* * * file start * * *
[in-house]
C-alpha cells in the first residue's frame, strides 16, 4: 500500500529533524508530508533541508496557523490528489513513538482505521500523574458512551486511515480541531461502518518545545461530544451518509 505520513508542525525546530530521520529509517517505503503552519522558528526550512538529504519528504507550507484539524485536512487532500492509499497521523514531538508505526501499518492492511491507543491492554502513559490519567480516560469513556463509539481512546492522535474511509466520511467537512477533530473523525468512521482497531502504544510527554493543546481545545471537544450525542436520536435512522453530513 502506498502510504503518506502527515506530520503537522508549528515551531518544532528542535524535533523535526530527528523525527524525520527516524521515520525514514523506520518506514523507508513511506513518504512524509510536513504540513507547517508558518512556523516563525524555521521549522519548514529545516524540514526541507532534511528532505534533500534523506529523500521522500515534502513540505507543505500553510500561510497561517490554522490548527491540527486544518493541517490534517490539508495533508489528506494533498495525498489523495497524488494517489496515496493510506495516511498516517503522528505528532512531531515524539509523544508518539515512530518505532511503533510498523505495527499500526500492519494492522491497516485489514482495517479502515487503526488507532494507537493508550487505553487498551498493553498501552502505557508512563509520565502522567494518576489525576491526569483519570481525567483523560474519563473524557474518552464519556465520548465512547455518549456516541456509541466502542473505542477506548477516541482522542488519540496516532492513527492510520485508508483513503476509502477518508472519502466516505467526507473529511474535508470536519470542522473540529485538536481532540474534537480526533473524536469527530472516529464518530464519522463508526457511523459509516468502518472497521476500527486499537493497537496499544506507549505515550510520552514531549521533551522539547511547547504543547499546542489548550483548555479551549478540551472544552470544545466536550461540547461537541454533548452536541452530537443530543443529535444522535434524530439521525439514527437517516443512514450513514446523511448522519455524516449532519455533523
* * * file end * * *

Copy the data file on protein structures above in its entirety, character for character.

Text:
[in-house]
C-alpha cells in the first residue's frame, strides 16, 4: 500500500529533524508530508533541508496557523490528489513513538482505521500523574458512551486511515480541531461502518518545545461530544451518509 505520513508542525525546530530521520529509517517505503503552519522558528526550512538529504519528504507550507484539524485536512487532500492509499497521523514531538508505526501499518492492511491507543491492554502513559490519567480516560469513556463509539481512546492522535474511509466520511467537512477533530473523525468512521482497531502504544510527554493543546481545545471537544450525542436520536435512522453530513 502506498502510504503518506502527515506530520503537522508549528515551531518544532528542535524535533523535526530527528523525527524525520527516524521515520525514514523506520518506514523507508513511506513518504512524509510536513504540513507547517508558518512556523516563525524555521521549522519548514529545516524540514526541507532534511528532505534533500534523506529523500521522500515534502513540505507543505500553510500561510497561517490554522490548527491540527486544518493541517490534517490539508495533508489528506494533498495525498489523495497524488494517489496515496493510506495516511498516517503522528505528532512531531515524539509523544508518539515512530518505532511503533510498523505495527499500526500492519494492522491497516485489514482495517479502515487503526488507532494507537493508550487505553487498551498493553498501552502505557508512563509520565502522567494518576489525576491526569483519570481525567483523560474519563473524557474518552464519556465520548465512547455518549456516541456509541466502542473505542477506548477516541482522542488519540496516532492513527492510520485508508483513503476509502477518508472519502466516505467526507473529511474535508470536519470542522473540529485538536481532540474534537480526533473524536469527530472516529464518530464519522463508526457511523459509516468502518472497521476500527486499537493497537496499544506507549505515550510520552514531549521533551522539547511547547504543547499546542489548550483548555479551549478540551472544552470544545466536550461540547461537541454533548452536541452530537443530543443529535444522535434524530439521525439514527437517516443512514450513514446523511448522519455524516449532519455533523